In finance, the **quick ratio** or **acid test ratio** is a liquidity ratio that measures the ability of a company to pay its current liabilities when they come due with only quick assets. It is defined as the ratio between quickly available or liquid assets and current liabilities. Quick assets are current assets that can presumably be quickly converted to cash at close to their book values. The acid test of finance shows how well a company can quickly convert its assets into cash in order to pay off its current liabilities. It also shows the level of quick assets to current liabilities.

The quick ratio is a measure of how well a company can meet its short-term financial liabilities. Also known as the acid-test ratio, it can be calculated as follows:

**(Cash + Marketable Securities + Accounts Receivable) / Current Liabilities**

A common alternative quick ratio formula is:

**(Current assets – Inventory) / Current Liabilities**

The quick ratio measures the dollar amount of liquid assets available against the dollar amount of current liabilities of a company. Liquid assets are the assets that can be quickly converted into cash with minimal impact on the price received in the open market, while current liabilities are a company’s debts or obligations that are due to be paid to creditors within one year.

A result of 1 is considered to be the normal quick ratio. It indicates that the company is fully equipped with exactly enough assets to be instantly liquidated to pay off its current liabilities. A company that has a quick ratio of less than 1 may not be able to fully pay off its current liabilities in the short term, while a company having a quick ratio higher than 1 can instantly get rid of its current liabilities. For instance, a quick ratio of 1.5 indicates that a company has $1.50 of liquid assets available to cover each $1 of its current liabilities.

While such numbers-based ratios offer insight into the viability and certain aspects of a business, they may not provide a complete picture of the overall health of the business. It is important to look at other associated measures to assess the true picture.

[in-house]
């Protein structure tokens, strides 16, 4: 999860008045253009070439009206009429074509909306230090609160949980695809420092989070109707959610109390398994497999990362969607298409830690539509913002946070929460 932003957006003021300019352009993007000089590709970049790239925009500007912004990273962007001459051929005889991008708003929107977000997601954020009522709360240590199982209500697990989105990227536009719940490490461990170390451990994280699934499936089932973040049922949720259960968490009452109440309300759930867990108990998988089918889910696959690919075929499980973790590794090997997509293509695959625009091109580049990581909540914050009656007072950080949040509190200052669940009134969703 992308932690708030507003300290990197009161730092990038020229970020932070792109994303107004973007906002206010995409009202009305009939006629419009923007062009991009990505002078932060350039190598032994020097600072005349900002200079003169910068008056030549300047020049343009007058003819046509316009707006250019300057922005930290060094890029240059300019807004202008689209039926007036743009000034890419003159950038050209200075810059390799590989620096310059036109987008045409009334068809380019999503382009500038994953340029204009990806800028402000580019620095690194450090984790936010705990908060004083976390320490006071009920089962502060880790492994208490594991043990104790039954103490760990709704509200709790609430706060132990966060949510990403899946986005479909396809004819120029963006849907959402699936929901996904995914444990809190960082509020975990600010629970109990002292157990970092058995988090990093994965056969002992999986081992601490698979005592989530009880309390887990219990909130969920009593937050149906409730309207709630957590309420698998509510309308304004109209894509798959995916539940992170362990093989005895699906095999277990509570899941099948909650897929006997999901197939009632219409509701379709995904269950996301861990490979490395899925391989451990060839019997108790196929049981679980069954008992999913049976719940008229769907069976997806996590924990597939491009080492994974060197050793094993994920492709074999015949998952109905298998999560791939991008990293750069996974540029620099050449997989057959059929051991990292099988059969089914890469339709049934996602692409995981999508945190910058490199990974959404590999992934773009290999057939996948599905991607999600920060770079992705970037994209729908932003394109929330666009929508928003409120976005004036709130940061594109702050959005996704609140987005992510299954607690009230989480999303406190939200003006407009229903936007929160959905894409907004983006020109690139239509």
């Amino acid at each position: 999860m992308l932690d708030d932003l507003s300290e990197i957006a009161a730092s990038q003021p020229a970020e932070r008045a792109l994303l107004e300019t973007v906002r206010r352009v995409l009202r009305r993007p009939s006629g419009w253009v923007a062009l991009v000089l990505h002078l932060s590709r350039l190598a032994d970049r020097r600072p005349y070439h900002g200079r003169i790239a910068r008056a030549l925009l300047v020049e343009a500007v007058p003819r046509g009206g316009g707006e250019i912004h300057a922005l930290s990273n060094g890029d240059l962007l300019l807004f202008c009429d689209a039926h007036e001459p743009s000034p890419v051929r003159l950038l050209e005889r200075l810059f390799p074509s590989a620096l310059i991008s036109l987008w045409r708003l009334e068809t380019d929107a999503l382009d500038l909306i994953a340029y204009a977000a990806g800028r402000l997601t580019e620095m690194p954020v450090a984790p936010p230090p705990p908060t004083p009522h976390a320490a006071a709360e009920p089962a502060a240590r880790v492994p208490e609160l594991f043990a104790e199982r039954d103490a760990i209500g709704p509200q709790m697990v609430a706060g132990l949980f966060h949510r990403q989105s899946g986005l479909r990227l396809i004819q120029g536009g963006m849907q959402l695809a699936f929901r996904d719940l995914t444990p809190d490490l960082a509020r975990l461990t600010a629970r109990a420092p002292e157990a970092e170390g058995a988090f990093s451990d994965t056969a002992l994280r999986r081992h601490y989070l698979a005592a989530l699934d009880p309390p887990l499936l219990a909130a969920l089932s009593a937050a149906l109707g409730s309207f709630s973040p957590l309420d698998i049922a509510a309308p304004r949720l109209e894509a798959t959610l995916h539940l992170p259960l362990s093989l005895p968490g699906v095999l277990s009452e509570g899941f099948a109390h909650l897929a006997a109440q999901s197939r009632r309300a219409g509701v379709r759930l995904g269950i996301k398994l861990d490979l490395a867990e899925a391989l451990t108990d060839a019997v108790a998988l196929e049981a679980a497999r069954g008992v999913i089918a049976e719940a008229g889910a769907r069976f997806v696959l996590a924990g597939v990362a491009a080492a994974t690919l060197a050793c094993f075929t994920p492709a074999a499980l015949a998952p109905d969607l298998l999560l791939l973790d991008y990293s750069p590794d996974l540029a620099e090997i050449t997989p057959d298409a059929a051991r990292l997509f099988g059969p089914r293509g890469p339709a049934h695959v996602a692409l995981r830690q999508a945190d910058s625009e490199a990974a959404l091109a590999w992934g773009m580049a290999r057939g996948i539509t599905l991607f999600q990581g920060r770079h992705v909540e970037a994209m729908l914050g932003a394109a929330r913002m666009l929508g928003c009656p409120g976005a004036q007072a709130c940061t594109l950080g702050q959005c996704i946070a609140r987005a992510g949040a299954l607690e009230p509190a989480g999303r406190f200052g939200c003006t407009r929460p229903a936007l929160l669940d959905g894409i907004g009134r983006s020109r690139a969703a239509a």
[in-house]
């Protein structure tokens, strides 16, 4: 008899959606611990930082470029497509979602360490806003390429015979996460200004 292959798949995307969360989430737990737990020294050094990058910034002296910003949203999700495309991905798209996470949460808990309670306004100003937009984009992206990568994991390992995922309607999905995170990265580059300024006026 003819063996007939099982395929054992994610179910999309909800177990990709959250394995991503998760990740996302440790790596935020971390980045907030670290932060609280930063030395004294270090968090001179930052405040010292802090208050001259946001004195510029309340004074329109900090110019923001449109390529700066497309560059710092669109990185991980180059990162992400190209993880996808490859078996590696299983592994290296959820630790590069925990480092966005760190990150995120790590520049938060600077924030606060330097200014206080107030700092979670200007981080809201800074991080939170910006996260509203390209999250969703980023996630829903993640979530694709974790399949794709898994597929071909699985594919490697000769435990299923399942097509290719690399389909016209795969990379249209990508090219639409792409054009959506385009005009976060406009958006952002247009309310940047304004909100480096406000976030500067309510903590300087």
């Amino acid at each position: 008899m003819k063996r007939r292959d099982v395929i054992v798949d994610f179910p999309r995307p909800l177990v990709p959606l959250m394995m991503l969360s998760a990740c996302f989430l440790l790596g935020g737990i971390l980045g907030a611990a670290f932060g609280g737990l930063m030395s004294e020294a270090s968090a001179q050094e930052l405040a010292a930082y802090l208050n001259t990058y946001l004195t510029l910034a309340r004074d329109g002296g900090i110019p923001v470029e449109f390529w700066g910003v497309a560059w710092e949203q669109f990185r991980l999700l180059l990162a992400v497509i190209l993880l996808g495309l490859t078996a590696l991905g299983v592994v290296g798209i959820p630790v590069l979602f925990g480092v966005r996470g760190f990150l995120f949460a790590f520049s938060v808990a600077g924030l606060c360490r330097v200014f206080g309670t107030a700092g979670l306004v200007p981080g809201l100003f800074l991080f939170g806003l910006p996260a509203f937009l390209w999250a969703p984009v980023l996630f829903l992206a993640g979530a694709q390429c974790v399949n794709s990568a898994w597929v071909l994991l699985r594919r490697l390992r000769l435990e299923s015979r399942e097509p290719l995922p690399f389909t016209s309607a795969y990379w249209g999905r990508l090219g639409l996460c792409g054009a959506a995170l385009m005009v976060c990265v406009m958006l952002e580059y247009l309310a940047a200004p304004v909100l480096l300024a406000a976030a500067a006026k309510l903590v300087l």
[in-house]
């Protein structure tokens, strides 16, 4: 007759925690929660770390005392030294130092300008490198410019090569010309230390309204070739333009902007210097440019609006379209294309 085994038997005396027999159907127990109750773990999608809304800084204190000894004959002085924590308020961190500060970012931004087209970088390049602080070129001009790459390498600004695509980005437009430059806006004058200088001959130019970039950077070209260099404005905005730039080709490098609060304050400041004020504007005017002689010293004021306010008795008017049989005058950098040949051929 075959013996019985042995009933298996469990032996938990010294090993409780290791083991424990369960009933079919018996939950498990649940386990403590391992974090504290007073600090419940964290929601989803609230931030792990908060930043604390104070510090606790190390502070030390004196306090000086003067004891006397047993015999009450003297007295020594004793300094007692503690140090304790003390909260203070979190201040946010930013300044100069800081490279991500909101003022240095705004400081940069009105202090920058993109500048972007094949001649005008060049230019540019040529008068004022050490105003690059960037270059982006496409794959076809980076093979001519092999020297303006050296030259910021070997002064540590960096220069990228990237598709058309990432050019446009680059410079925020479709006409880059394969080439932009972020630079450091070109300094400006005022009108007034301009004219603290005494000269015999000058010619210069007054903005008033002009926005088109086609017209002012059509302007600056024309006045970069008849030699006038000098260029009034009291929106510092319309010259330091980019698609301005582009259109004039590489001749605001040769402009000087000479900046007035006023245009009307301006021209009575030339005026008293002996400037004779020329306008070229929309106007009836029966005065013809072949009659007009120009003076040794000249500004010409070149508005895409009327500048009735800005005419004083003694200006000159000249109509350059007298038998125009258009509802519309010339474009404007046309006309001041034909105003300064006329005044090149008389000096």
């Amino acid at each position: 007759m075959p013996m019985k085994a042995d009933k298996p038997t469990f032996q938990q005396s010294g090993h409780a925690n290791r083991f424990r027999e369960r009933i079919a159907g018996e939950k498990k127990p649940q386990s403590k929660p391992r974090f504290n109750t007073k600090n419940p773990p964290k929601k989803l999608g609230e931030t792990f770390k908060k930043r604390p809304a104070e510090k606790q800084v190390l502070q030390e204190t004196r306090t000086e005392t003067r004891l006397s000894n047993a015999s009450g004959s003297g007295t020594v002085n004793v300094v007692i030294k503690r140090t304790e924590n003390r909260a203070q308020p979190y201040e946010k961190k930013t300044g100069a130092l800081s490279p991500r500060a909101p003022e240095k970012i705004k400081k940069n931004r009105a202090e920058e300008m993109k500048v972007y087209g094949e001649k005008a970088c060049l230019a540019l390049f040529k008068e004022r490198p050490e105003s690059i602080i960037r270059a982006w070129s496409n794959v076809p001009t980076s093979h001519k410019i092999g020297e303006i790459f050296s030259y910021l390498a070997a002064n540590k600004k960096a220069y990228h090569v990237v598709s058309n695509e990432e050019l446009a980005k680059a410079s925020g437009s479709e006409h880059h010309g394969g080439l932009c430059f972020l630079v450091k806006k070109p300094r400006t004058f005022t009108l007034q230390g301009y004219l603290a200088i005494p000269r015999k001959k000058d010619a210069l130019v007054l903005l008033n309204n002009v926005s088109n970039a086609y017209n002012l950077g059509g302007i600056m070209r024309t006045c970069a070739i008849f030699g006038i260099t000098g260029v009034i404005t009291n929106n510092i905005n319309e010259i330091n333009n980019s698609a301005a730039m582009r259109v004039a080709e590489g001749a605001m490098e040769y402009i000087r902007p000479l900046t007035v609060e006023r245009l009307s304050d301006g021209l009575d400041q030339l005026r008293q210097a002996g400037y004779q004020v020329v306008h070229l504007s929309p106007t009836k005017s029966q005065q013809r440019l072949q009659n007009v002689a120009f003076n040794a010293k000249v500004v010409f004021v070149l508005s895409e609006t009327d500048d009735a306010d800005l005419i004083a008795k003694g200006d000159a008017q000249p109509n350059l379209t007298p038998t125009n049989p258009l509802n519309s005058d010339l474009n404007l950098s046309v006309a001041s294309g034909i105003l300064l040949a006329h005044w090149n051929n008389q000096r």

A normal liquid ratio is considered to be 1:1. A company with a quick ratio of less than 1 cannot currently fully pay back its current liabilities.

The quick ratio is similar to the current ratio but provides a more conservative assessment of the liquidity position of firms as it excludes inventory, which it does not consider as sufficiently liquid.

The quick ratio is a more conservative version of another well-known liquidity metric the current ratio. Although the two are similar, the quick ratio provides a more rigorous assessment of a company’s ability to pay its current liabilities.

It does this by eliminating all but the most liquid of current assets from consideration. Inventory is the most notable exclusion because it is not as rapidly convertible to cash and is often sold on credit. Some analysts include inventory in the ratio, though, if it is more liquid than certain receivables.

**Quick Ratio Calculation –**

The formula to calculate the quick ratio is:

*QR***= CE+MS+AR / CL **

Or

*QR***= CA – I – PE / CL**

**Where:**

** QR**= Quick ratio

** CE**= Cash & equivalents

** MS**= Marketable securities

** AR**= Accounts receivable

** CL**= Current Liabilities

** CA**= Current Assets

** I**= Inventory

** PE**=Prepaid expenses

To calculate the quick ratio, locate each of the formula components on a company’s balance sheet in the current assets and current liabilities sections. Plug the corresponding balance into the equation and perform the calculation.

Ratios are tests of viability for business entities but do not give a complete picture of the business’ health. If a business has large amounts in accounts receivable which are due for payment after a long period (say 120 days), and essential business expenses and accounts payable due for immediate payment, the quick ratio may look healthy when the business is actually about to run out of cash. In contrast, if the business has negotiated fast payment or cash from customers, and long terms from suppliers, it may have a very low quick ratio and yet be very healthy.

More detailed analysis of all major payables and receivables in line with market sentiments and adjusting input data accordingly shall give more sensible outcomes which shall give actionable insights.

Generally, the acid test ratio should be 1:1 or higher; however, this varies widely by industry. In general, the higher the ratio, the greater the company’s liquidity (i.e., the better able to meet current obligations using liquid assets).

Like most other measures, a quick ratio does have its potential drawbacks. To begin, analysts commonly point out that it provides no information about the level and timing of cash flows, which are what really determine a company’s ability to pay liabilities when due. The quick ratio also assumes that accounts receivable are readily available for collection, which may not be the case for many companies.

Finally, the formula assumes that a company would liquidate its current assets to pay current liabilities, which is not always realistic, considering some level of working capital is needed to maintain operations.

It is also important to understand that the timing of asset purchases, payment and collection policies, allowances for bad debt, and even capital-raising efforts can all impact the calculation and can result in different quick ratios for similar companies. Capital needs that vary from industry to industry can also have an effect on quick ratios. For these reasons, liquidity comparisons are generally most meaningful among companies within the same industry.

**Information Sources:**